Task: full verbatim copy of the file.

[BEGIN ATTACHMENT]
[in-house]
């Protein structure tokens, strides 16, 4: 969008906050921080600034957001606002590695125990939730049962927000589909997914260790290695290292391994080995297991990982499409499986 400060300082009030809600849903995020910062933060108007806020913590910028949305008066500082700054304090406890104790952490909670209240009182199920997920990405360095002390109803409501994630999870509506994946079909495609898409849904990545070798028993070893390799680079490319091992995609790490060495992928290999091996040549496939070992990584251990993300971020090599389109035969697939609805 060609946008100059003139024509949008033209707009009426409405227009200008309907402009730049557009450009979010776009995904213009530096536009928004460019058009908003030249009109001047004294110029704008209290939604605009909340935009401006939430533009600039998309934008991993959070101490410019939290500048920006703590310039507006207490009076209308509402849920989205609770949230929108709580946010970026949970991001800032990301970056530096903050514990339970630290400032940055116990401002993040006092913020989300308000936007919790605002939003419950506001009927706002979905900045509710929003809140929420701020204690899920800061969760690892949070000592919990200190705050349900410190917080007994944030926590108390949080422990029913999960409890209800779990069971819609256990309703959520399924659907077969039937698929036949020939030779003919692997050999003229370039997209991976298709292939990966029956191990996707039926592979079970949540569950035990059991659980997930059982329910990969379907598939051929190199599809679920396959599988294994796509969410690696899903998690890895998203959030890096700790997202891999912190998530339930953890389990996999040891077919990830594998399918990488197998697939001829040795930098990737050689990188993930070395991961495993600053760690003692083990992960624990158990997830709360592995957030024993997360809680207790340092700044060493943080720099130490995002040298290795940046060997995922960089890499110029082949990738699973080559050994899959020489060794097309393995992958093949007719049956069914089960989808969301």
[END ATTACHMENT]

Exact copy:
[in-house]
């Protein structure tokens, strides 16, 4: 969008906050921080600034957001606002590695125990939730049962927000589909997914260790290695290292391994080995297991990982499409499986 400060300082009030809600849903995020910062933060108007806020913590910028949305008066500082700054304090406890104790952490909670209240009182199920997920990405360095002390109803409501994630999870509506994946079909495609898409849904990545070798028993070893390799680079490319091992995609790490060495992928290999091996040549496939070992990584251990993300971020090599389109035969697939609805 060609946008100059003139024509949008033209707009009426409405227009200008309907402009730049557009450009979010776009995904213009530096536009928004460019058009908003030249009109001047004294110029704008209290939604605009909340935009401006939430533009600039998309934008991993959070101490410019939290500048920006703590310039507006207490009076209308509402849920989205609770949230929108709580946010970026949970991001800032990301970056530096903050514990339970630290400032940055116990401002993040006092913020989300308000936007919790605002939003419950506001009927706002979905900045509710929003809140929420701020204690899920800061969760690892949070000592919990200190705050349900410190917080007994944030926590108390949080422990029913999960409890209800779990069971819609256990309703959520399924659907077969039937698929036949020939030779003919692997050999003229370039997209991976298709292939990966029956191990996707039926592979079970949540569950035990059991659980997930059982329910990969379907598939051929190199599809679920396959599988294994796509969410690696899903998690890895998203959030890096700790997202891999912190998530339930953890389990996999040891077919990830594998399918990488197998697939001829040795930098990737050689990188993930070395991961495993600053760690003692083990992960624990158990997830709360592995957030024993997360809680207790340092700044060493943080720099130490995002040298290795940046060997995922960089890499110029082949990738699973080559050994899959020489060794097309393995992958093949007719049956069914089960989808969301």